October 22, 2021

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Churchill: Zephyr Teachout wants to be New York’s attorney general – Times Union

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ALBANY — If Letitia James runs, Zephyr Teachout is in.

Let me elaborate: If James, the state’s attorney general, decides to challenge Kathy Hochul and run for governor, then Teachout will run for James’ job.

“If there is an opportunity and an opening with the AG’s office, I would seize it,” Teachout told me during a phone conversation Friday. “If she does run for governor, I’ll be running.”

Consider this part of the continuing fallout from Andrew M. Cuomo’s departure as governor, a seismic event that has New York’s political class jostling like riders on a packed subway car. James, for one, seems ever more likely to take on Hochul, setting up a compelling primary race.

“Stay tuned,” James told Ulster County Democrats on Thursday night in Kingston, adding: “The question for me really boils down to this: What is the best way that I can make transformational change in the state of New York?”

Yeah, she’s running. When politicians start talking about “transformational change,” they always are.

But James is unlikely to be the only Democrat entering the primary against Hochul, who has already said she will run. Likewise, the field to replace James as attorney general would be crowded. Political junkies are in for a ride.

Teachout, 49, would enter the race with relatively high statewide name recognition, stemming, in part, from her unsuccessful runs for governor in 2014 and attorney general in 2018. In both campaigns, Teachout targeted Cuomo’s corruption. The message has aged well, I’d say.

“The emperor had no clothes,” Teachout said Friday of the former governor. “The lie was revealed. And the lesson we should take from his downfall is that bullying is not an effective form of governance, cronyism is not economic development and secrecy is not acceptable.”

When I think of Teachout’s 2014 campaign, I think of an unforgettable Cuomo moment, a snippet that foreshadowed much of what was to come. 

It happened at the Labor Day parade in Manhattan, shortly before that year’s September primary. Teachout attempted to approach the governor to say hello only to be repeatedly body blocked by Joe Percoco, the former Cuomo aide subsequently convicted of bribery and corruption.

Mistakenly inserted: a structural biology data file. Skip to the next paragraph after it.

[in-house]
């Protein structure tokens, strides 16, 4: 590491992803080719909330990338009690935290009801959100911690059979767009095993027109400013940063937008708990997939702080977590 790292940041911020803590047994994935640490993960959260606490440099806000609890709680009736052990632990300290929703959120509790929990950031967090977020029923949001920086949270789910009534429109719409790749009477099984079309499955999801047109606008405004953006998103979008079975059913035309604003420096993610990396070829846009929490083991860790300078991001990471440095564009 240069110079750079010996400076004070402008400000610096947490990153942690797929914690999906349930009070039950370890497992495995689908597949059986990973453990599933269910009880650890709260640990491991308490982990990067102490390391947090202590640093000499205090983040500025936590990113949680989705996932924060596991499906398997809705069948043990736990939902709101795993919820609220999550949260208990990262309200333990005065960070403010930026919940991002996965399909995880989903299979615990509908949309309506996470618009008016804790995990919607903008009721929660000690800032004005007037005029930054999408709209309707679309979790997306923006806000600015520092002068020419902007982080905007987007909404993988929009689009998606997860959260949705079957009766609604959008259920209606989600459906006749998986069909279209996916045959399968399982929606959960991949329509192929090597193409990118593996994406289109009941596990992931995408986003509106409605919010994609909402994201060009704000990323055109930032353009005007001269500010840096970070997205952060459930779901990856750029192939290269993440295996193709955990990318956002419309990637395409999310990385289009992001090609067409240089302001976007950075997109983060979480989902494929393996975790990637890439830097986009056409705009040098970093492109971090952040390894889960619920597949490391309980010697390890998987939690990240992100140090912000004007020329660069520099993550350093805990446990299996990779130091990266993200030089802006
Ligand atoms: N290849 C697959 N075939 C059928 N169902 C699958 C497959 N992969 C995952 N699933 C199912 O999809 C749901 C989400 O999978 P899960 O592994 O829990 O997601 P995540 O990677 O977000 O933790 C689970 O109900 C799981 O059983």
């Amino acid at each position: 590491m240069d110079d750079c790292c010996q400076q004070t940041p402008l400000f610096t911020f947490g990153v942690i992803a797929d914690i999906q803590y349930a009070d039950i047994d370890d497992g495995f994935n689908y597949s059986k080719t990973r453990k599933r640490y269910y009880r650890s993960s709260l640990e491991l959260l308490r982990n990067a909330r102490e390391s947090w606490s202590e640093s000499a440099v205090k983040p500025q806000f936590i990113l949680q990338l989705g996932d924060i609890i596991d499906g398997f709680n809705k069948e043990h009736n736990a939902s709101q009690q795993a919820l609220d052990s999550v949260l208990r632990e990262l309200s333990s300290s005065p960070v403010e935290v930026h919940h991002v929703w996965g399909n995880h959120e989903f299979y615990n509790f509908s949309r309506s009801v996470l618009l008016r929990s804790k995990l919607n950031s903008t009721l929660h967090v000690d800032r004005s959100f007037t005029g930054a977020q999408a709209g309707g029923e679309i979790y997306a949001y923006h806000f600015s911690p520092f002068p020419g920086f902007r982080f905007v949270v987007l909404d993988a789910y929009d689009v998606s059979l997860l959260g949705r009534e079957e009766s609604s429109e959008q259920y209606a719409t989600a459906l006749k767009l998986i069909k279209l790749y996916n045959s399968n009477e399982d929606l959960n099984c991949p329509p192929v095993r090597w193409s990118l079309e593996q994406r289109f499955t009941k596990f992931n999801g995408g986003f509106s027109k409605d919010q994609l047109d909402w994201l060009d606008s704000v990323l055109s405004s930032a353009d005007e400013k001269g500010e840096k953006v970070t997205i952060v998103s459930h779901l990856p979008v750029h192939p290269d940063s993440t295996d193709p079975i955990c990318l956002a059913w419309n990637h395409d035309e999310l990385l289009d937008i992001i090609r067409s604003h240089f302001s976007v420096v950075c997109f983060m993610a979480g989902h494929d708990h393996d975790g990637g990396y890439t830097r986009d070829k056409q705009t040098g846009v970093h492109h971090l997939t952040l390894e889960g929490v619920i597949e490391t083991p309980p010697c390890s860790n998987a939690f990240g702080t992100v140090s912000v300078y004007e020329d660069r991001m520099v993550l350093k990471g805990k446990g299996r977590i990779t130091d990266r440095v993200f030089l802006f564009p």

When a determined Teachout still managed to get within chitchatting distance, Cuomo pretended he doesn’t see her, then turned his back. Hochul, then the lieutenant governor, did the same. 

How small and petty they were, refusing to offer the grace of a hello and a handshake. Cuomo also refused to debate Teachout that year, calling the events a “disservice to democracy,” and wouldn’t even say her name when forced to discuss the race. He ghosted her.

Looking back, Teachout talked about that race with pride, noting that she raised many of the issues that would lead to Cuomo’s downfall seven years later. She credited James, who defeated in her in 2018 attorney general primary, for ultimately exposing the former governor’s bad behavior.

Teachout described the January James report, the one calling out the undercounting of COVID-19 deaths among nursing home residents, “a crucible moment for New York,” and she said the subsequent investigation into sexual harassment allegations “showed what professionalism and thoroughness can really do.”

That’s not exactly how Team Cuomo views the report, of course. Aide Rich Azzopardi maintains it was a political hit job motivated by James’ desire to run for governor, a narrative that could gain traction if James enters the race so soon after Cuomo’s departure.

“Told you so,” Azzopardi said Friday, when I asked about James’ likely candidacy.

But let’s get back to Teachout, a law professor who now lives in Manhattan. What do we think of her chances?

Well, she is clearly of her party’s progressive wing, and some conservatives will shudder at the prospect of her as attorney general. Yet her consistent focus on government corruption and concentrated corporate power — she has written books on both topics — may help Teachout appeal to moderates and Republicans concerned about, say, the stifling influence of Big Tech. 

In our conversation Friday, Teachout talked about how crony capitalism suffocates competition and snuffs out economic growth, how it fails taxpayers but works for politicians who reap campaign contributions from the favored companies.

“It isn’t a side issue,” Teachout said. “When you have concentrated corporate power, it leads to political power, and it makes things really difficult for small businesses.”

Expect to hear more talk like that during the coming Teachout campaign — assuming, of course, that James runs for governor and opens the door.

cchurchill@timesunion.com ■ 518-454-5442 ■ @chris_churchill

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